Specifically, Democrats want answers related to administration's policy decisions on Russia, including details as to what was discussed during Trump's meeting with President Vladimir Putin in Helsinki and additional information on Moscow's interference in US elections.
Lawmakers want to determine an appropriate response to Russian election interference and establish a deterrent to prevent meddling going forward, the aide told CNN.
They plan to use the majority to investigate issues like claims of a politically motivated purge at the State Department, according to the aide.
The aide told CNN that it would "be an error to jump headlong" and issue subpoenas but the new chairman would consider whatever option he needs to in order to get the information needed.
The Trump administration's lack of transparency on the North Korea situation has also been a major cause of frustration for Democrats on the committee who feel they have been "kept out of the loop" in a process that should involve Congress, according to the aide.
Getting information related to the killing of Saudi journalist Jamal Khashoggi is also a priority for both US lawmakers who want to know what actually happened, who is responsible and what drove the administration's response or lack of there of.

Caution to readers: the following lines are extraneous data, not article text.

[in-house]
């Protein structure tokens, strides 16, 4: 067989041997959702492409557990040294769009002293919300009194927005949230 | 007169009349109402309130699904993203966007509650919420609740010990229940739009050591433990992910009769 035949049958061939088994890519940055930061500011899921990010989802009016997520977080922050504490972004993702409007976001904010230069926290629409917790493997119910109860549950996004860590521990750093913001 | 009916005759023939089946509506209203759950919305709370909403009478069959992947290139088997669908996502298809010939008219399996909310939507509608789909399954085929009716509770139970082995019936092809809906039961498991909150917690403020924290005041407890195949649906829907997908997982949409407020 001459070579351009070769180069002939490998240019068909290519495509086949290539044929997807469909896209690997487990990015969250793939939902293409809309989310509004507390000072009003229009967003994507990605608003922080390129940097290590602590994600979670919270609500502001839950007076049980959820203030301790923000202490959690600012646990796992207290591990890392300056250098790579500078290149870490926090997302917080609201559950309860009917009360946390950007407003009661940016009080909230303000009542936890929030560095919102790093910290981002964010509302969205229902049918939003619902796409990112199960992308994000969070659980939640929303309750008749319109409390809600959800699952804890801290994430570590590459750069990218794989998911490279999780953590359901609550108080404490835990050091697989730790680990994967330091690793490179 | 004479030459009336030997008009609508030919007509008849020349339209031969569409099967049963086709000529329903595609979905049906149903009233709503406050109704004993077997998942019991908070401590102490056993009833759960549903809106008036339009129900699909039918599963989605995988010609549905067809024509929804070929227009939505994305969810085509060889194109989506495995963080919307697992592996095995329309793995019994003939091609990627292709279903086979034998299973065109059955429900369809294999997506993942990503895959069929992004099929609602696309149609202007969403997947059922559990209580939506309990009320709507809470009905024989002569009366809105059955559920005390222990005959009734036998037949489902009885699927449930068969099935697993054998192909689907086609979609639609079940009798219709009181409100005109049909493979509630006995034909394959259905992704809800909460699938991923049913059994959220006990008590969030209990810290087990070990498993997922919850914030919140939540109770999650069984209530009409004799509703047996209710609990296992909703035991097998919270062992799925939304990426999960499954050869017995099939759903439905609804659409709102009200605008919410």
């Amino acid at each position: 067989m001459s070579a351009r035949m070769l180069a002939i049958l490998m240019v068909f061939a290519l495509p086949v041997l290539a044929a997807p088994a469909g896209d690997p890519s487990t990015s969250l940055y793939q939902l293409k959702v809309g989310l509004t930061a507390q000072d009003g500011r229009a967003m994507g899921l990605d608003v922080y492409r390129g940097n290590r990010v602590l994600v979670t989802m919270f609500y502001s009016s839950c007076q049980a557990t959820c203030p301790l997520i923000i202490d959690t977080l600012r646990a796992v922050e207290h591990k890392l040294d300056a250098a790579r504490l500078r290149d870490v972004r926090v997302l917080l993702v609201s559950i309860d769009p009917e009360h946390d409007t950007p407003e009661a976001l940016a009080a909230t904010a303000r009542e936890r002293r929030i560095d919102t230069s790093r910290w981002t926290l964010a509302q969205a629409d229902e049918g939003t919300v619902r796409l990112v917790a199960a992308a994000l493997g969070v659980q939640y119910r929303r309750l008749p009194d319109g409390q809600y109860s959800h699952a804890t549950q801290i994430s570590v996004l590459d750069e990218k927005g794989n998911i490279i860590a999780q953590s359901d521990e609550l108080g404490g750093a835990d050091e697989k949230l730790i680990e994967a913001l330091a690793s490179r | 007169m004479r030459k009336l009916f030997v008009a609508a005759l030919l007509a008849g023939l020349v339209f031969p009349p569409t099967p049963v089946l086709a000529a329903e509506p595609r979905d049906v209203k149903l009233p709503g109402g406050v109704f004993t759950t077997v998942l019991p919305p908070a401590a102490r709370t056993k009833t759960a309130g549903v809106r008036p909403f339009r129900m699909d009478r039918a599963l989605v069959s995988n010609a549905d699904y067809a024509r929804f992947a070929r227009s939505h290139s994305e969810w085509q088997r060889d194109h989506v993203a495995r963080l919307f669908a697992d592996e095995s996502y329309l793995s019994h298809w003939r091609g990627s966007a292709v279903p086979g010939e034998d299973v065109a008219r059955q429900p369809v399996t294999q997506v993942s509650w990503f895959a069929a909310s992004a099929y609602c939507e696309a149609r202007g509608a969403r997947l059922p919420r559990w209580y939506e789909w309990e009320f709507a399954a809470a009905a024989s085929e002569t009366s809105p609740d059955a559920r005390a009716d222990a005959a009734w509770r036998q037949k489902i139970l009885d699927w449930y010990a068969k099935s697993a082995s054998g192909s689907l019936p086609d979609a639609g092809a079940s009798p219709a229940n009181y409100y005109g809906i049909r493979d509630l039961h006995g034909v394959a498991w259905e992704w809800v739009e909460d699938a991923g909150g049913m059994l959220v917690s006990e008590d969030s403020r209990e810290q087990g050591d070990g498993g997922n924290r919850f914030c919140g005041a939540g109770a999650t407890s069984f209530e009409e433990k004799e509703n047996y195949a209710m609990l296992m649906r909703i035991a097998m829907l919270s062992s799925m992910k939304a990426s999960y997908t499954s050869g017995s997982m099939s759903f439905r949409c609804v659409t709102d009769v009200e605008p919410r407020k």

Foreign diplomats also expect Congress to return with Democrats having renewed energy to hit the administration hard on issues that also matter greatly to US allies and where there has been concern that there will be foot-dragging, including on a response to Khashoggi's murder and Russian sanctions, two senior diplomatic sources told CNN.
"This is a promising sign that House Democrats will speak with a stronger voice, meaning much stronger pressure on the administration to act on things like Khashoggi. We look forward to it," one senior diplomatic source said.
Still, it remains to be seen how Pompeo will respond.
During a hearing before the Senate Foreign Relations Committee in July, he clashed with both Republicans and Democrats on several occasions -- refusing to provide substantive details about Trump's one-on-one meeting with Putin in Helsinki and the state of talks with North Korea following the President's sitdown with Kim Jong Un in Singapore.
Pompeo ardently defended the administration's policies throughout the three-hour long hearing but would not provide a clear answer to questions about the President's conversation with Putin nor disclose what commitments on denuclearization Kim made to Trump during their summit.
The State Department did not immediately respond to CNN's request for comment on whether he will comply with any future request to testify before the House Foreign Relations Committee.
Even if he does make an appearance on Capitol Hill, Engel admits that he does not have a "magic wand" that can compel the Secretary of State to cooperate, but said he does plan to make his expectations very clear.
"My attitude is going to be, we are going to be reasonable, ask for reasonable things and we are going to hope we are treated in a reasonable fashion. If we are, I think that there will be progress made, and I don't shy away from that. But if he doesn't we are not going to just accept it," Engel told CNN.
"Respect is a two-way street," he said.